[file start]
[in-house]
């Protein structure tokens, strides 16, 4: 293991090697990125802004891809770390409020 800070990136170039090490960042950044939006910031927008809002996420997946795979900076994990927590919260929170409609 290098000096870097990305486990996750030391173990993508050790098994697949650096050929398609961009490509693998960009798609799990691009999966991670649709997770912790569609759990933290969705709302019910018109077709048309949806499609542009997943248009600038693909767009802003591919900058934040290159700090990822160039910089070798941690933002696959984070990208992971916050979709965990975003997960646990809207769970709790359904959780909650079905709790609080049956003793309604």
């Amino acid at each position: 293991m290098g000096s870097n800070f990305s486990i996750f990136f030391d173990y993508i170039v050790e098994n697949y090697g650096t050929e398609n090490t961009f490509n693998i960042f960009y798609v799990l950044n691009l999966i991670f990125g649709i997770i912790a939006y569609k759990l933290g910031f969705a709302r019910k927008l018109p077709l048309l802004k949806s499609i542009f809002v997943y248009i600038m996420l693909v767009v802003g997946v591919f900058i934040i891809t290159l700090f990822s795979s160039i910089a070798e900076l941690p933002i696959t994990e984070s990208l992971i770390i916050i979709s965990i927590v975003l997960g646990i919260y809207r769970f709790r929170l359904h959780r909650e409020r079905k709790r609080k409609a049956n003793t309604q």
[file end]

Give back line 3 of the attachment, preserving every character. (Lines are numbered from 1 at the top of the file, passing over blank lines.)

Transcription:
């Amino acid at each position: 293991m290098g000096s870097n800070f990305s486990i996750f990136f030391d173990y993508i170039v050790e098994n697949y090697g650096t050929e398609n090490t961009f490509n693998i960042f960009y798609v799990l950044n691009l999966i991670f990125g649709i997770i912790a939006y569609k759990l933290g910031f969705a709302r019910k927008l018109p077709l048309l802004k949806s499609i542009f809002v997943y248009i600038m996420l693909v767009v802003g997946v591919f900058i934040i891809t290159l700090f990822s795979s160039i910089a070798e900076l941690p933002i696959t994990e984070s990208l992971i770390i916050i979709s965990i927590v975003l997960g646990i919260y809207r769970f709790r929170l359904h959780r909650e409020r079905k709790r609080k409609a049956n003793t309604q």